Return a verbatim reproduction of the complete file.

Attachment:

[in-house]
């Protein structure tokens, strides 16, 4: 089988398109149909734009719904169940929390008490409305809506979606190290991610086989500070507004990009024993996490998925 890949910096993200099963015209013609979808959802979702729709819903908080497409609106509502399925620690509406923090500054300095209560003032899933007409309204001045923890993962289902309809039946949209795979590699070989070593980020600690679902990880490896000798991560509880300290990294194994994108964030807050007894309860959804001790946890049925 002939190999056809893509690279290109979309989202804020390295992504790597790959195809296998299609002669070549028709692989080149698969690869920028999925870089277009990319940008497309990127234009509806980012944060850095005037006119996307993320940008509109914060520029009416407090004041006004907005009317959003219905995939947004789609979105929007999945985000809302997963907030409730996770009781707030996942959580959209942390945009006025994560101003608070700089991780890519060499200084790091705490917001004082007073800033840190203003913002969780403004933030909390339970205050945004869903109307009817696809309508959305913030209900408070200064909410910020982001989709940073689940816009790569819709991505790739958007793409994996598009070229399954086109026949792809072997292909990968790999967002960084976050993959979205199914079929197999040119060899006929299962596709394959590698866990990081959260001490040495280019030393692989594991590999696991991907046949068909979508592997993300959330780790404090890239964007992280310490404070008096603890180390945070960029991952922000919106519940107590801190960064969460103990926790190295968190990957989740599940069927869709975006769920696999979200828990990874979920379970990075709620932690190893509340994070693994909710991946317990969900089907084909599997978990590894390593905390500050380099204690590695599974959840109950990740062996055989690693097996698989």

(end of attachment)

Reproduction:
[in-house]
């Protein structure tokens, strides 16, 4: 089988398109149909734009719904169940929390008490409305809506979606190290991610086989500070507004990009024993996490998925 890949910096993200099963015209013609979808959802979702729709819903908080497409609106509502399925620690509406923090500054300095209560003032899933007409309204001045923890993962289902309809039946949209795979590699070989070593980020600690679902990880490896000798991560509880300290990294194994994108964030807050007894309860959804001790946890049925 002939190999056809893509690279290109979309989202804020390295992504790597790959195809296998299609002669070549028709692989080149698969690869920028999925870089277009990319940008497309990127234009509806980012944060850095005037006119996307993320940008509109914060520029009416407090004041006004907005009317959003219905995939947004789609979105929007999945985000809302997963907030409730996770009781707030996942959580959209942390945009006025994560101003608070700089991780890519060499200084790091705490917001004082007073800033840190203003913002969780403004933030909390339970205050945004869903109307009817696809309508959305913030209900408070200064909410910020982001989709940073689940816009790569819709991505790739958007793409994996598009070229399954086109026949792809072997292909990968790999967002960084976050993959979205199914079929197999040119060899006929299962596709394959590698866990990081959260001490040495280019030393692989594991590999696991991907046949068909979508592997993300959330780790404090890239964007992280310490404070008096603890180390945070960029991952922000919106519940107590801190960064969460103990926790190295968190990957989740599940069927869709975006769920696999979200828990990874979920379970990075709620932690190893509340994070693994909710991946317990969900089907084909599997978990590894390593905390500050380099204690590695599974959840109950990740062996055989690693097996698989």